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Court requests non-anecdotal evidence of consumer deception in review of a motion for preliminary injunction in a false advertising case

Repro-Med Systems (RMS) and EMED Technologies (EMED) are both manufacturers of medical devices and have been fighting in court for years claiming that the other party made false and deceptive statements regarding its own or other party’s products. In one of the more recent iterations of the case Repro-Med Sys., Inc. v. EMED Technol. Corp., 2019 WL 1427978, No. 13-cv-01957-TLN-CKD (E.D. Cal. Mar. 29, 2019), RMS sought a preliminary injunction to prohibit EMED from allegedly making false or misleading statements related to an EMED product being FDA approved, when the product had only been cleared by the FDA. RMS also alleged that, for one of its products, EMED’s promotional materials contain different performance data than submitted to the FDA, and such data is misleading.   

In order to succeed in the motion for a preliminary injunction, the Court stated that RMS had to make a showing on all four elements of the Winter test. In applying the four-prong test from Winter v. Natural Res. Def. Council, the Court determined that RMS had failed to carry its burden in demonstrating that a preliminary injunction was warranted. The Court focused most of its attention on two of the four prongs, mainly whether RMS was likely to succeed on the merits of its claims, as well as whether there would be irreparable injury absent a preliminary injunction. 

With regard to succeeding on the merits, from the outset the Court assessed whether EMED intentionally misrepresented FDA clearance as FDA approval. In relying on California law, the Court stated that in order to succeed on a claim for intentional misrepresentation, the plaintiff must prove that the defendant’s statements are misleading to a reasonable consumer” and that “anecdotal evidence alone is insufficient to prove that the public is likely to be misled.” RMS provided a generic declaration of an FDA expert to support its claim, however the Court ultimately held that “without consumer survey information or other specific examples of consumer’s being misled, the vague anecdotal evidence alone submitted by RMS is insufficient to prove that the public is likely to be misled.” The Court had similar reasoning and made the same holding as to the EMED’s promotional materials allegedly containing different performance data than submitted to the FDA.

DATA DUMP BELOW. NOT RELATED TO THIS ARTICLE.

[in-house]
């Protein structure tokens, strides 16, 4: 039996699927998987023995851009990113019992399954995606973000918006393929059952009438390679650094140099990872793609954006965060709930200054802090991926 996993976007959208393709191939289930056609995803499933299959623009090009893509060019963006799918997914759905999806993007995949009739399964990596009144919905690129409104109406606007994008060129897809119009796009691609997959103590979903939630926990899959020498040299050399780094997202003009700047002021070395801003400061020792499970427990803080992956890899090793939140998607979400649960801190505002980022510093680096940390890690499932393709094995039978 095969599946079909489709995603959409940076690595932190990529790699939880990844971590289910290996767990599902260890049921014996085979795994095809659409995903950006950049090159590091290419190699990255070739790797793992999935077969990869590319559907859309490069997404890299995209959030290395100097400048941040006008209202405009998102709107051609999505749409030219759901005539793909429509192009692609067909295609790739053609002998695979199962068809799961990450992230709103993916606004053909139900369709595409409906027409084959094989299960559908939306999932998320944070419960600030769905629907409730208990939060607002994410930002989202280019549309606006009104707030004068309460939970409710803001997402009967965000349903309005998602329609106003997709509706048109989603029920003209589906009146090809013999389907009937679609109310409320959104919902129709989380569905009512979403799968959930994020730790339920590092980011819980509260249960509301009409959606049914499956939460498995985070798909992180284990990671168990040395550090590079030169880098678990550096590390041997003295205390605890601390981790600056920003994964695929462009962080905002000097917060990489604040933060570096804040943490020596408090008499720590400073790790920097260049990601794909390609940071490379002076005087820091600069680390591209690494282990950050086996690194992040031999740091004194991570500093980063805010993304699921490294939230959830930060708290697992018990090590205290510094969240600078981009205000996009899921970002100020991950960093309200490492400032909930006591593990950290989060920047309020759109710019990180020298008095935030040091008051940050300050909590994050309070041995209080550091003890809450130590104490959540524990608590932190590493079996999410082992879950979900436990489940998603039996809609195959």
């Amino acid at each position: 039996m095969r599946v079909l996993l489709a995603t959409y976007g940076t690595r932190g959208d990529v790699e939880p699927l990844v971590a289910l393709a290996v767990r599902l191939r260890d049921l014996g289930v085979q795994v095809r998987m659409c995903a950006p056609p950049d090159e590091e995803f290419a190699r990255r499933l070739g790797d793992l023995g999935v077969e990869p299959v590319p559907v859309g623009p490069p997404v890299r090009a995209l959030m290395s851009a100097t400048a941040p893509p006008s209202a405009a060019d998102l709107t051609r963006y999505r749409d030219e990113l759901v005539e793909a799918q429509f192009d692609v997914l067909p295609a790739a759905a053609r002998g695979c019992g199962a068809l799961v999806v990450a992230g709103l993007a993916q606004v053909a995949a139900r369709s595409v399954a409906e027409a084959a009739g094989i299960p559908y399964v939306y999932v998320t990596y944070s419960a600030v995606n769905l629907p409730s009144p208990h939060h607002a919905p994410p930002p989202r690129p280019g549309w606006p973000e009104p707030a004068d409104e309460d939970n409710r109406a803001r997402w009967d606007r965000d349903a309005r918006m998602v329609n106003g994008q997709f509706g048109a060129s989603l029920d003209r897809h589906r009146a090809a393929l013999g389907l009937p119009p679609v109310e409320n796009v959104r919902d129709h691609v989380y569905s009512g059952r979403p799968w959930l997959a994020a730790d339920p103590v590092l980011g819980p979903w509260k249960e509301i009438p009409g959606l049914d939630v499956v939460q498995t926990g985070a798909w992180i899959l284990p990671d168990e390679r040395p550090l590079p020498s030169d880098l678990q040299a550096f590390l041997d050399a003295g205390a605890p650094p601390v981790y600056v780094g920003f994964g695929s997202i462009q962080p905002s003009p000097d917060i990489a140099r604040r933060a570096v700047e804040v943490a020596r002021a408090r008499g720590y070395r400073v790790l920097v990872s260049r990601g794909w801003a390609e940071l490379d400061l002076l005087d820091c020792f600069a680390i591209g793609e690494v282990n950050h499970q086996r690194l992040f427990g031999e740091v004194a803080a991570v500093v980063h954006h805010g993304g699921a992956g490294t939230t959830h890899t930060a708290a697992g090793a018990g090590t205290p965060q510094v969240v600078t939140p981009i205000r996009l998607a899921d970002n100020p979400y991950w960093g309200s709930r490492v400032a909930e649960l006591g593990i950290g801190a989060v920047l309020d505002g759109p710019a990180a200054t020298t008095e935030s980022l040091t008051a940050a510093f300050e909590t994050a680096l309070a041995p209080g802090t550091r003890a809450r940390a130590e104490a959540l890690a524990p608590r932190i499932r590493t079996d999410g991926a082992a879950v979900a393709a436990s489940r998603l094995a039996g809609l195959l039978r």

As for irreparable injury, RMS alleged that it would suffer irreparable injury if the Court did not grant a preliminary injunction as EMED’s false statements continue[d] to irreparably damage not only the goodwill and reputation of RMS as a company, but also the reputation of its particular products.” In support, RMS cited a District Court opinion and also pointed to the declaration of a senior company executive which confirmed that RMS has suffered a substantial loss of business and market share. However, the Court was unpersuaded about the application of the cited opinion to the current case and found the declaration unhelpful as it did not “reference or allude to any specific dissatisfied customers. In conclusion, the Court stated that “to establish this prong of the Winter test, RMS must show more than a “possibility of irreparable harm. Accordingly, the Court ultimately held that RMS had failed to identify any specific irreparable injury that is not only possibly, but even likely.”  

This is a case where hiring a false advertising survey expert to conduct a consumer survey would have likely been helpful to RMS, as a survey can measure whether or not EMED’s statements and promotional materials at issue are misleading to a reasonable consumer. In addition, a separate survey measuring irreparable harm could have also been introduced as evidence to potentially win the motion for a preliminary injunction. To learn more about false advertising and irreparable harm surveys, please contact us.

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